In celebration of the many achievements of Egyptian and Arab women over the years, Ahram Online republishes this article as part of a nine-day special series of gratitude and pride for women's achievements — from 8 March, which is International Women’s day, to 16 March, which is Egyptian Women’s Day.
The series aims to refresh the collective memory of our nation of the many, and often forgotten, women who excelled against all odds.
While Egyptian women in the 21st century are still lobbying for basic human rights, these republished stories serve as a reminder to society that Egyptian and Arab women fought for and enjoyed similar rights as men across many decades.
From the first woman doctor in the world, to the first woman to fly in Egypt and the Middle East, these women's stories are interweaved, and all deserve to be shared with a younger generation that needs to learn the truth about the accomplishments of their grandmothers and great grandmothers.
Last week marked one year since Egypt bid farewell to one of her dearest daughters; Aziza Hussein, who was commemorated at the premises of the Higher Institute of Culture at the Cairo Opera House.
Organised by one of Aziza's closest friends, Nada Haidar, the head of the Transcendental Meditation Egypt office, in collaboration with Hussein's family and friends, the memorial gathered people who were touched and inspired by this woman's view on life and her impact on Egypt's civil society.
The hall was packed with her friends, family and grateful students bringing along an air of love and warmth; remembering a woman that was very much present to greet them with her reassuring smile in a big black and white photo at the centre the room.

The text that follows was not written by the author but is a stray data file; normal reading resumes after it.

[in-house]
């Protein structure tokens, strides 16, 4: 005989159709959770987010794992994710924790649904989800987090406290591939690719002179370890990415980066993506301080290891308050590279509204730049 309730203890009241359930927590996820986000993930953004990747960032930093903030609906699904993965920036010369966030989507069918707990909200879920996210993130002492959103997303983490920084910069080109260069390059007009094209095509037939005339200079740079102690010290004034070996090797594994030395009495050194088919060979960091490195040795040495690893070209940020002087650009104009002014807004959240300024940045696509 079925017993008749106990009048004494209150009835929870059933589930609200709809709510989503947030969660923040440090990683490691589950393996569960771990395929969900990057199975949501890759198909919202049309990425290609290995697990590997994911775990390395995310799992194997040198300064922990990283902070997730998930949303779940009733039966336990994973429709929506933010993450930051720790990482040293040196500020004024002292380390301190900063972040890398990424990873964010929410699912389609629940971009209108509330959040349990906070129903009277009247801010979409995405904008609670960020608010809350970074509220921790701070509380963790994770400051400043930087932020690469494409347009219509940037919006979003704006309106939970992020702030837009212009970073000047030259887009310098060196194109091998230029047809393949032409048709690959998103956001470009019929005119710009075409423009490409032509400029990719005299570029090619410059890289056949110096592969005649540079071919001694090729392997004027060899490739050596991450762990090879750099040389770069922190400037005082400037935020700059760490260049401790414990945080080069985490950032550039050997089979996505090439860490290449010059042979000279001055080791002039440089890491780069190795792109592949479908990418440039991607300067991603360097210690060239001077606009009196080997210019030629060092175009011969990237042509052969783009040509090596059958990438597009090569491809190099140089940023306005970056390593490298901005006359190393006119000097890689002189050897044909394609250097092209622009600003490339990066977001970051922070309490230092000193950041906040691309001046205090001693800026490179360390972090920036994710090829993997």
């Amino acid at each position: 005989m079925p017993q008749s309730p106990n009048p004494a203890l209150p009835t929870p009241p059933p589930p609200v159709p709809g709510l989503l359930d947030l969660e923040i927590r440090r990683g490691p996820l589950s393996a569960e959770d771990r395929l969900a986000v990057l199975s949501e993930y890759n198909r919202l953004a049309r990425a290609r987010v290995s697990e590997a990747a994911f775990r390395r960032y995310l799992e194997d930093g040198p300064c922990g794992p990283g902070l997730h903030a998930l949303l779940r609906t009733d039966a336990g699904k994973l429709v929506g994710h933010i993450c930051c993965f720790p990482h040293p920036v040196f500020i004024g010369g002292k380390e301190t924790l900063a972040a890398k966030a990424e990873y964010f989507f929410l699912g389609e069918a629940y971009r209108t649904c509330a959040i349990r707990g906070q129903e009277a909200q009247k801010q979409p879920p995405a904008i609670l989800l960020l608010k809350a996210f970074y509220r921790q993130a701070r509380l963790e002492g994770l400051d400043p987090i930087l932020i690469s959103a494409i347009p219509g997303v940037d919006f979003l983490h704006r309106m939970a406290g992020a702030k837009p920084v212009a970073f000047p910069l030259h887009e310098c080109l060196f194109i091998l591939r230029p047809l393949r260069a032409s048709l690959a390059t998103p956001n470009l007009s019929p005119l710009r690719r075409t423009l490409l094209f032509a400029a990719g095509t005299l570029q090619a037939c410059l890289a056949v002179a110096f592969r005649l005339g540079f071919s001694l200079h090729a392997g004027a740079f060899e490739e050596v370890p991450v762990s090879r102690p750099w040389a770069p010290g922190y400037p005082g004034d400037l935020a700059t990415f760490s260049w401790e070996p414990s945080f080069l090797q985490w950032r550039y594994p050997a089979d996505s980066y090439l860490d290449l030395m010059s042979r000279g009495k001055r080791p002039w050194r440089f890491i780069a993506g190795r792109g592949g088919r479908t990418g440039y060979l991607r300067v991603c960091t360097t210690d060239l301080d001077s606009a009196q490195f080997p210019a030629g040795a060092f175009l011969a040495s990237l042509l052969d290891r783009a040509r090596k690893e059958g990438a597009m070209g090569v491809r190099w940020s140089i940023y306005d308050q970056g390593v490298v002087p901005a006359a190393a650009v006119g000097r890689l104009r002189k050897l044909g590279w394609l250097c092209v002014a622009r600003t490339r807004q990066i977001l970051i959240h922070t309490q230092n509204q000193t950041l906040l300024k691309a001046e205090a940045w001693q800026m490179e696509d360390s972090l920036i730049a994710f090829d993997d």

Literary figures, cultural icons, gurus of social work and a lot of TMers (from the transcendental meditation group) with all their variations united to tell warm stories and life lessons of their inspirational friend that always kept her smile while subtly moving mountains of social taboos regarding women and civil society.
"I remember first seeing her wearing the kaki overall and helping to relieve the pain of people during Suez War in 1956," remembered Abdel-Malak El-Zeini, head of the General Scouts Federation.
Born to a renowned upper-middle class family, Hussein was the first born to a prominent gynaecologist, who was more of a Hakim (wise man, a title affiliated with physicians at the beginning of the 20th century) than a doctor, as she explains in her memoires A Pilgrim Soul (2013).
Due to her mother's illness, her father played the role of both parents in her life, while she on the other hand took good care of her siblings. Her father always believed in women's rights, and was influenced by liberal thinkers Qassem Amin and Sheikh Mohamed Abdou.
He was her main supporter in attaining a college degree, and believed in her right to choose her own husband. When asked "what if she falls in love with a Christian boy from college," he simply answered, "I have educated my daughters to be free and responsible; if nevertheless one of them decides to marry a Christian, I shall go with her to church," (A Pilgrim Soul, P38).
She attended the American University in Cairo, where she did her BA dissertation on 'The Prophet Mohamed's Role in Legal Reform,' read her memoires.
"Dr Shoukry was my greatest gift from God. He and my husband were two great men in my life, therefore I could never join a feminist movement that proposed to consider men as adversaries," (Pilgrim Soul, P.9).